Publication: Book chapter
Tulumello, S., A. Colombo. 2018. “Inclusive communities, exclusionary city, planning n/a? Mapping condomínios fechados semi-quantitatively in Lisbon, Cascais (and Barreiro). In Changing Societies: Legacies and Challenges. Vol. i. Ambiguous Inclusions: Inside Out, Inside In, eds. S. Aboim, P. Granjo, A. Ramos. Lisbon: Imprensa de Ciências Sociais, 481-507. https://doi.org/10.31447/ics9789726715030.20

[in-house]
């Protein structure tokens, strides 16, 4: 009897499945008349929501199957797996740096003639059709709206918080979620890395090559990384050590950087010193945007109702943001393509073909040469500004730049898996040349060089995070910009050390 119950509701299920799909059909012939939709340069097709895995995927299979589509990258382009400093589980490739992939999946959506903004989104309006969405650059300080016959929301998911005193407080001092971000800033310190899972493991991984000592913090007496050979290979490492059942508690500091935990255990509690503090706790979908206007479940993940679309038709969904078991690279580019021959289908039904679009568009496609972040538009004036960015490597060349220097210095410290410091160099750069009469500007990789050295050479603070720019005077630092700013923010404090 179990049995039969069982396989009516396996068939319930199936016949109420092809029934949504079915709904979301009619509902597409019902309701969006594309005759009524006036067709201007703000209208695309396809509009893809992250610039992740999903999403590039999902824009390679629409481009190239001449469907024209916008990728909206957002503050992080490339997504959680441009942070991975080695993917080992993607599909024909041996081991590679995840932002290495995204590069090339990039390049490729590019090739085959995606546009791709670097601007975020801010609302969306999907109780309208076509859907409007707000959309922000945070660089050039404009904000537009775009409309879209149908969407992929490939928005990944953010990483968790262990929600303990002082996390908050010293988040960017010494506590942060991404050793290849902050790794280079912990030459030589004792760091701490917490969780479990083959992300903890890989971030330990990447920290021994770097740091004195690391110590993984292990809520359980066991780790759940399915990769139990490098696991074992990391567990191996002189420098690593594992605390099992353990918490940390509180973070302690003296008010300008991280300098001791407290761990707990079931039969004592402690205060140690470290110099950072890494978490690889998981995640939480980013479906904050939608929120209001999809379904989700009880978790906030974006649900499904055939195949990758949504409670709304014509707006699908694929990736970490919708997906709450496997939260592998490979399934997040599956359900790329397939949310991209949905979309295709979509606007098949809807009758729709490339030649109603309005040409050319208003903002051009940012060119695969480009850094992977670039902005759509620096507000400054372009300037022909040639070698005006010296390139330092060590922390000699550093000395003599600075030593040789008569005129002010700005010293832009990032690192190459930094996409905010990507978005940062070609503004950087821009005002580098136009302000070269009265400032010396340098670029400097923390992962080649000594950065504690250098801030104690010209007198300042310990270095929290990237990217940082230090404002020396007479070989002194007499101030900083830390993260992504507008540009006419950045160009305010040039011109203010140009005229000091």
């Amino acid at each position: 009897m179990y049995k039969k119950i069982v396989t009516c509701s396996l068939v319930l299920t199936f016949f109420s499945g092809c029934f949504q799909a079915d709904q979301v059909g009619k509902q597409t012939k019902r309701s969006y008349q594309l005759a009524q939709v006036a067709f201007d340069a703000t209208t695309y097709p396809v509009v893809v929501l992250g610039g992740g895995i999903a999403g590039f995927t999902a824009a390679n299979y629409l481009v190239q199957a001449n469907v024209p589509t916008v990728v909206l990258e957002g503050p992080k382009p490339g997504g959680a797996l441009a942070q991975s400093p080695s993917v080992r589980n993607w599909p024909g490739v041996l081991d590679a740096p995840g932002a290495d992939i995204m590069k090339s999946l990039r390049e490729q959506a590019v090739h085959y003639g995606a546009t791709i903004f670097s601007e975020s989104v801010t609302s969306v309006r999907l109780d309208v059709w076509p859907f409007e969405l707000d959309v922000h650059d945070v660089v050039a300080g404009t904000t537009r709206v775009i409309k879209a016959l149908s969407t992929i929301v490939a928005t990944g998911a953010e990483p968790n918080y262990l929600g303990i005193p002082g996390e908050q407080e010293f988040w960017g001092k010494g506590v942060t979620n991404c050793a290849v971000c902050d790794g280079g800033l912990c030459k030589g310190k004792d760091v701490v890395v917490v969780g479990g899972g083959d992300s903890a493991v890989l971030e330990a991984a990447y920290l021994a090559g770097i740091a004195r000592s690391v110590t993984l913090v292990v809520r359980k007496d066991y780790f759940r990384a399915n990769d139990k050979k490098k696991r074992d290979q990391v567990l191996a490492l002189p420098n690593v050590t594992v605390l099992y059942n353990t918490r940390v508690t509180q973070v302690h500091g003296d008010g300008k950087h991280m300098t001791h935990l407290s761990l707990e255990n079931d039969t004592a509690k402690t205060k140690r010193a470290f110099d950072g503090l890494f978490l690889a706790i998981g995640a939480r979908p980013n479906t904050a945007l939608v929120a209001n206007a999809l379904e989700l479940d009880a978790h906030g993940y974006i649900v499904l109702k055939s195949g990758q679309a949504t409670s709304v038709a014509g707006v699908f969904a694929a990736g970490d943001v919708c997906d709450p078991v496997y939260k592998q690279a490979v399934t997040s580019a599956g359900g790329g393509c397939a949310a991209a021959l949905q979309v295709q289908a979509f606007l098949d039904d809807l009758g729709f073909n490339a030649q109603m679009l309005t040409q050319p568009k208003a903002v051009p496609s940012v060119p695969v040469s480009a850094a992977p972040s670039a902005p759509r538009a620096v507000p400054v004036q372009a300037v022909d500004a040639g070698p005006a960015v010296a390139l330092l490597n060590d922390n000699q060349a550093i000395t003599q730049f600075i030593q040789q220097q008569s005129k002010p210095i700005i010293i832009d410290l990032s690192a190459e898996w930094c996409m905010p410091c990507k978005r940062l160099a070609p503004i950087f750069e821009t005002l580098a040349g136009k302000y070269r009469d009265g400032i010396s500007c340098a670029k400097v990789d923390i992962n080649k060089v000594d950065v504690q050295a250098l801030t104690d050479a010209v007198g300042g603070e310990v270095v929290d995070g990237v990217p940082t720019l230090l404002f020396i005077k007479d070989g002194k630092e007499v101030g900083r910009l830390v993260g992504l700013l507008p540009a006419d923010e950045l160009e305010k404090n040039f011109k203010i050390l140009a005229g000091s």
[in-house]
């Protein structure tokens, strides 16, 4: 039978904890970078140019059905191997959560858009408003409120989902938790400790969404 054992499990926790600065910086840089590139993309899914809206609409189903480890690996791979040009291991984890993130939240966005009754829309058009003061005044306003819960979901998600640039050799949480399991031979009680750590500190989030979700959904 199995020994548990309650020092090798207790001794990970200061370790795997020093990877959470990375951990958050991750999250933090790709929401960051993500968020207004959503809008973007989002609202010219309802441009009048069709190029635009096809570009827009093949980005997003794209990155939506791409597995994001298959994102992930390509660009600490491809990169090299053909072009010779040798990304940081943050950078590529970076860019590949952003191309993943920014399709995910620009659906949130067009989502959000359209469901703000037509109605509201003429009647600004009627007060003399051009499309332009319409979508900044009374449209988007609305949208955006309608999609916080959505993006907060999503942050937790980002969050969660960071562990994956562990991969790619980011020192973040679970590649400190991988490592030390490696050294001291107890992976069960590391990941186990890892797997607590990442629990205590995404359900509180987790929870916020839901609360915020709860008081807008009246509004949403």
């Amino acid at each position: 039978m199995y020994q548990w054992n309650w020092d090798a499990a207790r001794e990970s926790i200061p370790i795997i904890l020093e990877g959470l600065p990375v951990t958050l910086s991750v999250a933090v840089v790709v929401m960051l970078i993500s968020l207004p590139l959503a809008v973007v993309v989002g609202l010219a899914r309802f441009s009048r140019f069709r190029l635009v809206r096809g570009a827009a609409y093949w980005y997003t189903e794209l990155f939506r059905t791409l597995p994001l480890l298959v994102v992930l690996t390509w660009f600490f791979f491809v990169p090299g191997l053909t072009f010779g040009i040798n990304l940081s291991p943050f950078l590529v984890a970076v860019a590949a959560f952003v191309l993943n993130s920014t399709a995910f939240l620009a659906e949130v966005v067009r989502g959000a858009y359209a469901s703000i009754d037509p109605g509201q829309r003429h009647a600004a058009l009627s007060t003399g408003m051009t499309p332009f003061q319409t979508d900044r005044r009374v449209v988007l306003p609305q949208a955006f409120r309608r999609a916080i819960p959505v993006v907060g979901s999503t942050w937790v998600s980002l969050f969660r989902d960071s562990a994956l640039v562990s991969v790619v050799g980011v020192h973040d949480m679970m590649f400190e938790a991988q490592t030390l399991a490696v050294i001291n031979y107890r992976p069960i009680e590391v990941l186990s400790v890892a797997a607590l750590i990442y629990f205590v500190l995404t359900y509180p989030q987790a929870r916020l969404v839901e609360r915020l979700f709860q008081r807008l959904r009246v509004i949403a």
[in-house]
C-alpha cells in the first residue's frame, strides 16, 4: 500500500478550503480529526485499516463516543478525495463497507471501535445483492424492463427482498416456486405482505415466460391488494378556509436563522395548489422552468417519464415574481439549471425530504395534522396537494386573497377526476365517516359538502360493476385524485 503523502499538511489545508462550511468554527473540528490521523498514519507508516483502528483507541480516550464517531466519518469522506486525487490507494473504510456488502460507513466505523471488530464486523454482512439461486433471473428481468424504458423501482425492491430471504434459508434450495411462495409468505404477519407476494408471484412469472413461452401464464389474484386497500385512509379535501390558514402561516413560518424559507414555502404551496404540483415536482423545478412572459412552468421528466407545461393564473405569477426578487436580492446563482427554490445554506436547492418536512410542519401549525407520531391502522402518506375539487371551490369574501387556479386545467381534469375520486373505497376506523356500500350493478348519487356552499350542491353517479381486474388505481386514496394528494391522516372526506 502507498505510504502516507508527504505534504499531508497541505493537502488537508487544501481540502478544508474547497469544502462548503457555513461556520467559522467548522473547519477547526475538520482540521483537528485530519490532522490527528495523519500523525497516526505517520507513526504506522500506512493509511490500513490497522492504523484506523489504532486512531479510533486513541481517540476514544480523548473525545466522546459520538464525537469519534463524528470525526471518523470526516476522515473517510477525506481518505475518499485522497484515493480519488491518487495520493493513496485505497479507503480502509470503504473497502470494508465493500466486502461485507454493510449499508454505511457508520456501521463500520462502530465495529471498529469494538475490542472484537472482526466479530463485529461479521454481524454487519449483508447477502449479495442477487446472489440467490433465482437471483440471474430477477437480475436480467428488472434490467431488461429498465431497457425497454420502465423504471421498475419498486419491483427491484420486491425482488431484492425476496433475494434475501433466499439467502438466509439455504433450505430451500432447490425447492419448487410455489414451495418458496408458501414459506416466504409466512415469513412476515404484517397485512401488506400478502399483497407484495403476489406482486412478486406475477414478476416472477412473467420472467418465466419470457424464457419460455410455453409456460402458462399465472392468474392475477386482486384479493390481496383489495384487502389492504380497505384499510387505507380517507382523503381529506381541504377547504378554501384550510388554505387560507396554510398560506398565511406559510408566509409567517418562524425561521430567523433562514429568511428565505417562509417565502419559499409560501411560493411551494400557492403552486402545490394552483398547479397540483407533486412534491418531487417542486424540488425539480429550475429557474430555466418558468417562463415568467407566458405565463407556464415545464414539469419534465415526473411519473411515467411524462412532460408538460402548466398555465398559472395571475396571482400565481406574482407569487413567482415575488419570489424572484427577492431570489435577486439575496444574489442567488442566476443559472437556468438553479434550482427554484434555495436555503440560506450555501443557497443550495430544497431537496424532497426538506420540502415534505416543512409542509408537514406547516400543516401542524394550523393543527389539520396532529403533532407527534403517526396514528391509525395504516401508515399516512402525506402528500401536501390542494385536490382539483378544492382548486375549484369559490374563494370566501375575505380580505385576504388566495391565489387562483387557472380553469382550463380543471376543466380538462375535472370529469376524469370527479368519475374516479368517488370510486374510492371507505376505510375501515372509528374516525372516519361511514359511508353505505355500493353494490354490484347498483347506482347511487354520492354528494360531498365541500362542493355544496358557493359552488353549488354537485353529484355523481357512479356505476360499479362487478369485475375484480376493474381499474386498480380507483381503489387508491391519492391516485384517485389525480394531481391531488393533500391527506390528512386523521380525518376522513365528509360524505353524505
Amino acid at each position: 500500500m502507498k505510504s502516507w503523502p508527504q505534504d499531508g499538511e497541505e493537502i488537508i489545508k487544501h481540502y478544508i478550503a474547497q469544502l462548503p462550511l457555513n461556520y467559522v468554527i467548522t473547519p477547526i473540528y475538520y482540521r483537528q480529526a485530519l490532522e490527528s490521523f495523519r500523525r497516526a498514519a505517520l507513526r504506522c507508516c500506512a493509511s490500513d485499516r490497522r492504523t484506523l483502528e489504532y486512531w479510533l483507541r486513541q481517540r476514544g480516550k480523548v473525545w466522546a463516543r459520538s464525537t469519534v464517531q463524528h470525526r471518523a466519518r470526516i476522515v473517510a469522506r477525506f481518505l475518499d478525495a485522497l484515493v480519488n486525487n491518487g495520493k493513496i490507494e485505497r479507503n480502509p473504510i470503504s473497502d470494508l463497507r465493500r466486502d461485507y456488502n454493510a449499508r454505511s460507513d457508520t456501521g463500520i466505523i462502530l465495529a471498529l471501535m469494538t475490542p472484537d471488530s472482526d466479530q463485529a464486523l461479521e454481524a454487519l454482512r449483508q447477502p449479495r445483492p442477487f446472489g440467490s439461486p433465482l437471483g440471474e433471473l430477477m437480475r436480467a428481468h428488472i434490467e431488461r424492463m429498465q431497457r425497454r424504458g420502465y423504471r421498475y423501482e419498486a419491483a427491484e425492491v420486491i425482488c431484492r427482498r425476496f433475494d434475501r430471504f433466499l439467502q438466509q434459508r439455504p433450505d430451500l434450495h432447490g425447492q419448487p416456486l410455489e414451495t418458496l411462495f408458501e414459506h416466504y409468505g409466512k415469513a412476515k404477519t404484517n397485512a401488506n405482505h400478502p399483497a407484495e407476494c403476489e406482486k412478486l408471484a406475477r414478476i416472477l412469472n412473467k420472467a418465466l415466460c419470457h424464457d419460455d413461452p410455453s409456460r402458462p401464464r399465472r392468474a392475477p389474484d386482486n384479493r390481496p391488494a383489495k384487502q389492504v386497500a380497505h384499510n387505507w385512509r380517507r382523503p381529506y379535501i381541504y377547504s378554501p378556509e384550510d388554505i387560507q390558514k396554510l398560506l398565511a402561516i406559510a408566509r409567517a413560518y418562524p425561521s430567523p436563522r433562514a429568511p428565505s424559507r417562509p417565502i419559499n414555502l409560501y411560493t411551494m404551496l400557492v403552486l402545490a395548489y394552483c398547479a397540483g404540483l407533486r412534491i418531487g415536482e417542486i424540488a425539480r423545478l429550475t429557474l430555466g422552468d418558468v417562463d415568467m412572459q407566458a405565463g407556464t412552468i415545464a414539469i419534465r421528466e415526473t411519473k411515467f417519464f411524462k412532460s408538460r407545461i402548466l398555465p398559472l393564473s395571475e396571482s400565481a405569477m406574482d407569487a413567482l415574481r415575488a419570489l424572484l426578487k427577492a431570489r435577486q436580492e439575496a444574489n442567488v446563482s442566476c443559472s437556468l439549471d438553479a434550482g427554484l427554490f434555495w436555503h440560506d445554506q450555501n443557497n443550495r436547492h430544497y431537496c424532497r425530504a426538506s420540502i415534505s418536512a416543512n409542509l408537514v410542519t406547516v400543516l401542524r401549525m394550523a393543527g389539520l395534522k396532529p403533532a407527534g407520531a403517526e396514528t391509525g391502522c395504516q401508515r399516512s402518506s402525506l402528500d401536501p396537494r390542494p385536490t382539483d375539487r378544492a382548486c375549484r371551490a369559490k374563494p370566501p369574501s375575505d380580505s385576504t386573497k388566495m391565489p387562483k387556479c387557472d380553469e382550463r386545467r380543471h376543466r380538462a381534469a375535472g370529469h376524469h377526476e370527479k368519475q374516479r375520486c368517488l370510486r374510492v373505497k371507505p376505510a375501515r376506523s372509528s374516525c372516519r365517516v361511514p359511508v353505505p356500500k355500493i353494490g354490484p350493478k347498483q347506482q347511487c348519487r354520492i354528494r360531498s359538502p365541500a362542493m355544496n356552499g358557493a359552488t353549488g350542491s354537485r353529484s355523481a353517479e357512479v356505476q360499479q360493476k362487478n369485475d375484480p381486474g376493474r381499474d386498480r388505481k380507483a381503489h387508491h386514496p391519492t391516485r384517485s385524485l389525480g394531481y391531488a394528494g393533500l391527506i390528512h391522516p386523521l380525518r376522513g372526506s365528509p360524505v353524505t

If one is seeking a prototypical exemplification of exclusionary urban development, the gated community is what they are looking for. Gated communities are residential developments, originating in the usa and flourishing all around the urban planet. They are characterised, first, by spatial seclusion with respect to the outer urban space – more often in the form of multi-villa fenced estates; and, second, variable degrees of social homogeneity. Gated communities are idealised and advertised as inclusion spaces among peers sharing the same class – and typically, if silently, the same self-perception of race/ethnicity – and exclusion spaces with regard to urban “outsides”, considered to be dangerous, chaotic or simply too mixed. In the usa, the success of gated communities after the Second World War was associated with the “white flight”, the abandonment, by white middle and upper classes, of “inner cities” where black (and poor) immigrants were settling in; and hence suburbanisation.